Sponsors are standing firm despite protests over Beijing's Tibet policy
The chairman of soft drinks giant Coca-Cola has defended the firm's Olympic sponsorship in Beijing despite protests about China's role in Tibet.
Neville Isdell told the BBC the firm supported the "credo of the Olympic movement", and agreed deals well before it knew where each Games would be held.
The company, whose Olympic involvement dates back to 1928, was also a sponsor for the 1936 Games in Berlin.
Mr Isdell said he would have agreed to that deal too, had he been in charge.
What we support is not actually individual governments but the whole aura that surrounds the Olympics
Neville Isdell Chairman, Coca-Cola
"The sponsorship would have been committed four or five years ahead of that, and don't forget Neville Chamberlain was in Berlin on a very popular mission to talk to Hitler," he said.
"Not everything was known in 1938 and the Olympics were in 1936."
Coca-Cola's relationship with the Games began with the 1928 event in Amsterdam.
Other big brands associated with the Games include Adidas, McDonald's, Kodak and VW.
This year sponsors have had to deflect negative publicity after some of the international legs of the Olympic torch relay suffered violent protests over Chinese rule in Tibet.
Reebok, which is owned by Adidas and is kitting out 250 Games participants, has decided against making its athletes available for press conferences or one-on-one interviews during the event.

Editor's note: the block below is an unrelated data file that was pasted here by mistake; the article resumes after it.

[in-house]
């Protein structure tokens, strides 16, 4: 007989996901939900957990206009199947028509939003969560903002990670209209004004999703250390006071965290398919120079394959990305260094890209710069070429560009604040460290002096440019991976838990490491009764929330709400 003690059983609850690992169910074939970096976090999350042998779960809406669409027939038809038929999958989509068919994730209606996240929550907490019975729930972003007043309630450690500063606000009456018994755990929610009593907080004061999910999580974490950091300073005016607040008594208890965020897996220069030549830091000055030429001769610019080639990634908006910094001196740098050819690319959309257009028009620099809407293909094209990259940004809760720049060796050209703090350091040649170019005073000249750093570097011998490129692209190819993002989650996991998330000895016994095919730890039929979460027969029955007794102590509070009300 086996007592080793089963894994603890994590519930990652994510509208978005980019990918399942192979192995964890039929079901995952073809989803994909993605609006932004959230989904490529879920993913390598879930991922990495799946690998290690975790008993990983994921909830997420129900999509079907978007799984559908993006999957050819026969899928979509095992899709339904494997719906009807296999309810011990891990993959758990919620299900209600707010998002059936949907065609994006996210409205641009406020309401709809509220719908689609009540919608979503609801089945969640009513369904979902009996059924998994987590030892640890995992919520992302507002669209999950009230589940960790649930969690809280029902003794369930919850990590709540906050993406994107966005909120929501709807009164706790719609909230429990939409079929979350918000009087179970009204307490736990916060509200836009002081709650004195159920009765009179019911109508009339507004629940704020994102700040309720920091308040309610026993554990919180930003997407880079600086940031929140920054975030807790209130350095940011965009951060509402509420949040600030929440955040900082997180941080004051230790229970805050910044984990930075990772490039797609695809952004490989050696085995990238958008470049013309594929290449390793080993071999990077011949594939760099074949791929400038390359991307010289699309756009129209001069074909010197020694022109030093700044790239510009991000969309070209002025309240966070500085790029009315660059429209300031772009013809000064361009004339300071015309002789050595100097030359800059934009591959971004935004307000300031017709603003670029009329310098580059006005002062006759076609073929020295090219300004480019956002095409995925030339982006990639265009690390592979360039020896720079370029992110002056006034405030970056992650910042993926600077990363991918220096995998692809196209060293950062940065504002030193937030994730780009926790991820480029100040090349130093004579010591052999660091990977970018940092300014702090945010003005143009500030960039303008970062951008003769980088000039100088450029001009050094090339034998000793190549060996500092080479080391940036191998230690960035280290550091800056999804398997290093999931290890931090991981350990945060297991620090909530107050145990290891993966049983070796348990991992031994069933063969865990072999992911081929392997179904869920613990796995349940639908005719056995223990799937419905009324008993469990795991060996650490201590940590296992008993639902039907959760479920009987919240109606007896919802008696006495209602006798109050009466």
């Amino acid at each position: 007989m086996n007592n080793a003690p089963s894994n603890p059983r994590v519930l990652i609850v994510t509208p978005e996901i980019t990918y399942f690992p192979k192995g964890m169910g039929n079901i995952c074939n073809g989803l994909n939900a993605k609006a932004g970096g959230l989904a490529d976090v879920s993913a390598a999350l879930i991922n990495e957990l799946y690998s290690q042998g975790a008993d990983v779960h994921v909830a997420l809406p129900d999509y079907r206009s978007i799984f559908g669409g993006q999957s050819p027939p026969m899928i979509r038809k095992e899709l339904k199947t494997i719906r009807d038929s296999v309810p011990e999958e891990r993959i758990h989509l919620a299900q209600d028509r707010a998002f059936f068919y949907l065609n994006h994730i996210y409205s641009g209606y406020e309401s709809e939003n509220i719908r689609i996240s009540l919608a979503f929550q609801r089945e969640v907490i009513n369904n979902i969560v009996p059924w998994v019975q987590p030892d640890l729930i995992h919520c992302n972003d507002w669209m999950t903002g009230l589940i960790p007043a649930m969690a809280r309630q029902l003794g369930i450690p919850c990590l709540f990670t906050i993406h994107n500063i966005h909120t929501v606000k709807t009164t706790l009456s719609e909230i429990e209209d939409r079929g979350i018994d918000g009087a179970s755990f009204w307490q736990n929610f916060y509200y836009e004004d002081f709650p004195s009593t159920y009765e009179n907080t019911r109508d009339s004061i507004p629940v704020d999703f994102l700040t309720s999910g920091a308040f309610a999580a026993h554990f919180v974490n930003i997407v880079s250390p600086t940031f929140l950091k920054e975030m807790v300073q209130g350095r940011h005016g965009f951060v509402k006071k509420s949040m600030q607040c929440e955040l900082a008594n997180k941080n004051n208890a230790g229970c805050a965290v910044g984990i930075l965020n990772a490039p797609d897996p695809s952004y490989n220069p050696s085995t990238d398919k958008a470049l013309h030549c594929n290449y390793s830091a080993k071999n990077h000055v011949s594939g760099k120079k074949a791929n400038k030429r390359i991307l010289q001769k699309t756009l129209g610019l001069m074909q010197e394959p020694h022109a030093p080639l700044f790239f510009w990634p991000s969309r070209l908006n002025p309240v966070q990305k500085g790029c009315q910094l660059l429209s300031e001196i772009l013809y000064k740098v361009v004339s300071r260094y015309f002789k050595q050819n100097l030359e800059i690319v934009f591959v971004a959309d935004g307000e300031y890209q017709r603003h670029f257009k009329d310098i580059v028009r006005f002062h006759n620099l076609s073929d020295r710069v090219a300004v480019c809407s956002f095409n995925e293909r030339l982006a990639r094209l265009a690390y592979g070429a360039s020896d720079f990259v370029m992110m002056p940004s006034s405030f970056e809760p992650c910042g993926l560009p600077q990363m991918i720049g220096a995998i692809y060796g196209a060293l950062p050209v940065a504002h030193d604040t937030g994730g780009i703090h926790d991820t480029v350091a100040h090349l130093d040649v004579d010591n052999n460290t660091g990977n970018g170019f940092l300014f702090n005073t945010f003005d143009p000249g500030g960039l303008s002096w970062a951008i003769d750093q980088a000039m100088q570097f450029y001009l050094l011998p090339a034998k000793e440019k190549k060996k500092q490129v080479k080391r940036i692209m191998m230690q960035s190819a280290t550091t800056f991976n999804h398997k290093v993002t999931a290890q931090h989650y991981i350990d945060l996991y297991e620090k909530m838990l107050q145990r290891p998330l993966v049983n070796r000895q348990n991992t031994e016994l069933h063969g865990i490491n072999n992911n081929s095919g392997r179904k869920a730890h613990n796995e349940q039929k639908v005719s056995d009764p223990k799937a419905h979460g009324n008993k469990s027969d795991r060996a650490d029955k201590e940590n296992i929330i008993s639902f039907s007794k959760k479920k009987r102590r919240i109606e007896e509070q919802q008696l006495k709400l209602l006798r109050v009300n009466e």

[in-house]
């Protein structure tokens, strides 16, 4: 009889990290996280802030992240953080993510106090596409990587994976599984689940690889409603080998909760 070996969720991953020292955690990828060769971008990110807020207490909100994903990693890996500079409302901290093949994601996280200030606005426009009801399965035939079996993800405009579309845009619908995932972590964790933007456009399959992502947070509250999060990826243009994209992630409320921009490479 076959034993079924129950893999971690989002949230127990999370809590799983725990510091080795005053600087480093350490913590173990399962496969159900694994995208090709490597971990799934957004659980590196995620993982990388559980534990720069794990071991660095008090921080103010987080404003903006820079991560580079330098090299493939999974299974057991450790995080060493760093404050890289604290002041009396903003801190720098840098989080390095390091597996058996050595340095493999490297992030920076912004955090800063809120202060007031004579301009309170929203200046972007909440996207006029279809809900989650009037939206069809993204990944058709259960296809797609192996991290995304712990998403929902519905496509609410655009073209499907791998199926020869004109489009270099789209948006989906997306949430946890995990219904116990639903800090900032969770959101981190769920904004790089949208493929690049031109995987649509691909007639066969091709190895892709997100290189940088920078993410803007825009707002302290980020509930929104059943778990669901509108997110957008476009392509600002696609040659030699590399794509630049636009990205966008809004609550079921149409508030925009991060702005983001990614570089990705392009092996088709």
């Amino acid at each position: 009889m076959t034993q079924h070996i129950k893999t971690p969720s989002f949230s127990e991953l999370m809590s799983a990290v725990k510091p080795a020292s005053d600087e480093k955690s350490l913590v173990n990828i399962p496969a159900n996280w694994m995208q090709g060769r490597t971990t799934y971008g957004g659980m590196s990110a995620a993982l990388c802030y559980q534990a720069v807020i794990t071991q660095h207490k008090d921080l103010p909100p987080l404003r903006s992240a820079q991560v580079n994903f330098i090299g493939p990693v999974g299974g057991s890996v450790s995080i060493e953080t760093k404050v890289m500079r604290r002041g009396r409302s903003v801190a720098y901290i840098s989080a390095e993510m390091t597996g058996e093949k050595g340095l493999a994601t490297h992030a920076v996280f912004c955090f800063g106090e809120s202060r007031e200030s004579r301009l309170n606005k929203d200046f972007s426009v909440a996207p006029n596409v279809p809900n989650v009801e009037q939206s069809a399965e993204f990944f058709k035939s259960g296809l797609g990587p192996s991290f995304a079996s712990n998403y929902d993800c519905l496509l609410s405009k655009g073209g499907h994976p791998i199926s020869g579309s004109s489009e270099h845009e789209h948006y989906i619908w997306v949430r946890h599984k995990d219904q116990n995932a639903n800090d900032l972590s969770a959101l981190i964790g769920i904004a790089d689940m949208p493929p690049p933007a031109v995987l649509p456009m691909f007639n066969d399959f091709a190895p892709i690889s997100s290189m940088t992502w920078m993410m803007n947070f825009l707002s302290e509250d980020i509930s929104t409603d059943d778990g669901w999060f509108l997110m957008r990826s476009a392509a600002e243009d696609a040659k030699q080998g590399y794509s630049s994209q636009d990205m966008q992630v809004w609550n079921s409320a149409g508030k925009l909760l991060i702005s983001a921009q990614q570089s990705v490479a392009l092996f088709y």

Mr Isdell said Coca-Cola sponsored each event before knowing where the Games would be held.
"What we support is not actually individual governments but the whole aura that surrounds the Olympics and the credo of the Olympic movement," he said.
Despite the widespread protests about China's stance on Tibet and its role in the crisis in Darfur, Coca-Cola did not reconsider its Olympic pact, he said.
"What we are about is the broader context of what the Olympics brings to every country that it takes place in."
Mr Isdell believes the Beijing Olympics will help China open up to the world and bring about change.
"Look back in history, and you will see that China stagnated when it closed itself off to the world," he added.
'Symbol of peace'
With one month to go, Mr Isdell said the company remained committed to China's Games and he aims to carry the symbolic torch on the opening day.
"The Olympic torch was a symbol of peace. It was developed originally around the Greek Olympics to stop the warring that was going on between different factions in Greece at that time.
"There are people who want it to communicate something different and are trying to use that symbolism for issues that may have a very fair resonance. But I don't believe it is right to use those symbols of peace for another cause."
Mr Isdell said Coca-Cola's sponsorship strategy was based on moral principles.
"I believe the Olympics are a force for good and if they were not a force for good, we would not sponsor them."
The firm also rebuffs claims about the healthiness of its drinks, blaming a lack of exercise in the developed world for serious obesity problems.
"It is about physical activity and if you look at the overall calorie intake around the world it has not increased in the developed world. What has happened is that the level of physical activity has decreased," Mr Isdell said.
Coca-Cola argues that, as one of the world's biggest brands, public perception of its social and environmental credentials is often wrong.
"We have 1,000 factories around the world," Mr Isdell said. "We are a local business with a very, very high level of local input - normally 85%. Therefore that minimises our carbon footprint."
The company is tackling rising food costs and is also considering price rises to absorb the impact of higher commodity costs, such as corn syrup used in its drinks.
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